It's evident that there is a connection between telling a story and being a great leader: business writers frequently describe famous CEOs as master storytellers. Most give only a vague sense of what it means to tell a story (or sell a story) and why it is a key ingredient of leadership.
In groups of people, the natural leader is the person with the strongest outcome. Outcomes (goals) are a source of tremendous strength: they provide a clear path for people to follow, and people will follow that path unless they have a compelling reason of their own for choosing a different path. The clearest path is the path of least resistance: it attracts all the flow of energy that is not already moving through a channel. The strongest outcome wins.
What is the strongest outcome? It is the outcome that is most fully imagined: the one that includes the most sensory detail, the most complete ecology check, and the best sense that it is possible to get there from here. The form of that imagining is the story. Stories are narratives that include sensory detail, multiple view points (through the inclusion of multiple characters and influences) and a movement from where they start to where they finish. Stories are outcomes with legs: they not only describe, they move.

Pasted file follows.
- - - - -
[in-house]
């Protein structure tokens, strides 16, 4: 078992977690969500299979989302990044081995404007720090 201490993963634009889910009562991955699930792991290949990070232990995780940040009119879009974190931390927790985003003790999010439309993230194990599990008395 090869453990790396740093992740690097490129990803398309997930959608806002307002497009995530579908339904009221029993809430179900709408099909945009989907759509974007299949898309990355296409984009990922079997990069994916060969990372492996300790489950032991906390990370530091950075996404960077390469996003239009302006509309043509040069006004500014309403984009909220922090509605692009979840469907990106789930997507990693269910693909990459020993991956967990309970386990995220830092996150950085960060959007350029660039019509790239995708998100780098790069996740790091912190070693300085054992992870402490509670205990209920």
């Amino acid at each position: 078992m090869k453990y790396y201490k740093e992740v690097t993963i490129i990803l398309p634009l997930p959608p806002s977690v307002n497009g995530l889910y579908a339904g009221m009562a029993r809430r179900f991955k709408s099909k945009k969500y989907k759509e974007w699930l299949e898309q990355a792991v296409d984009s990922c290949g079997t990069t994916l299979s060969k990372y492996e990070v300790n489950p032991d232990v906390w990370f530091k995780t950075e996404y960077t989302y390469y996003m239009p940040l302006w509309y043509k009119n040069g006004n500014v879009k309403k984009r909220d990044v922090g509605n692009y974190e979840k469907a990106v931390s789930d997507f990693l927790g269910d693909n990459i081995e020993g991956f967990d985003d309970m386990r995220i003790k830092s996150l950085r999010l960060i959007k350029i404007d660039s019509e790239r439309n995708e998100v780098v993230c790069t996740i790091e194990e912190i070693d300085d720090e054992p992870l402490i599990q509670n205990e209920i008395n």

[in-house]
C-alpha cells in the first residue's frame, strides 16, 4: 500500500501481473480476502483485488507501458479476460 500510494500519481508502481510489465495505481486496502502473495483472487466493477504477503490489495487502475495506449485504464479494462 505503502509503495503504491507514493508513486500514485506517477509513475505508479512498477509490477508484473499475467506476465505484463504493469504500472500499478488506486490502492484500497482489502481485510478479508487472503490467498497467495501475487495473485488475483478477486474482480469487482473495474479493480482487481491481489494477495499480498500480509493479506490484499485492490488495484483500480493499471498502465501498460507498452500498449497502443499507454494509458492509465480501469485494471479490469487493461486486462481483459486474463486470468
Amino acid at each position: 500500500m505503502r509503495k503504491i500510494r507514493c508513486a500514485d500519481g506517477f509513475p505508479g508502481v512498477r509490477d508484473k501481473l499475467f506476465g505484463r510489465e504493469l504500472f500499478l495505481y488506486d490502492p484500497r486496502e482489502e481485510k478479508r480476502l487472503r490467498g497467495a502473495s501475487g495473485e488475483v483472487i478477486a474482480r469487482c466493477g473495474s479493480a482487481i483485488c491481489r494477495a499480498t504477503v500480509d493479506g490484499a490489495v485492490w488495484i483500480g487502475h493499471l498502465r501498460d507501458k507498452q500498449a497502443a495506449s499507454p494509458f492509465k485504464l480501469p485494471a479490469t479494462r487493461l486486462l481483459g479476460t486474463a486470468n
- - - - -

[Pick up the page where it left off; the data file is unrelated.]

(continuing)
Leaders tell stories: they present rich, multi-dimensional visions that move from the status quo to a different reality. When they tell their stories, they give followers a map that allows them to progress imaginatively towards an outcome, and then to follow thier imagination with real steps towards achievement.
Learning to form the strongest outcome means learning to form outcomes that are stories. Learning to be a better leader means learning to tell better stories or to tell stories better.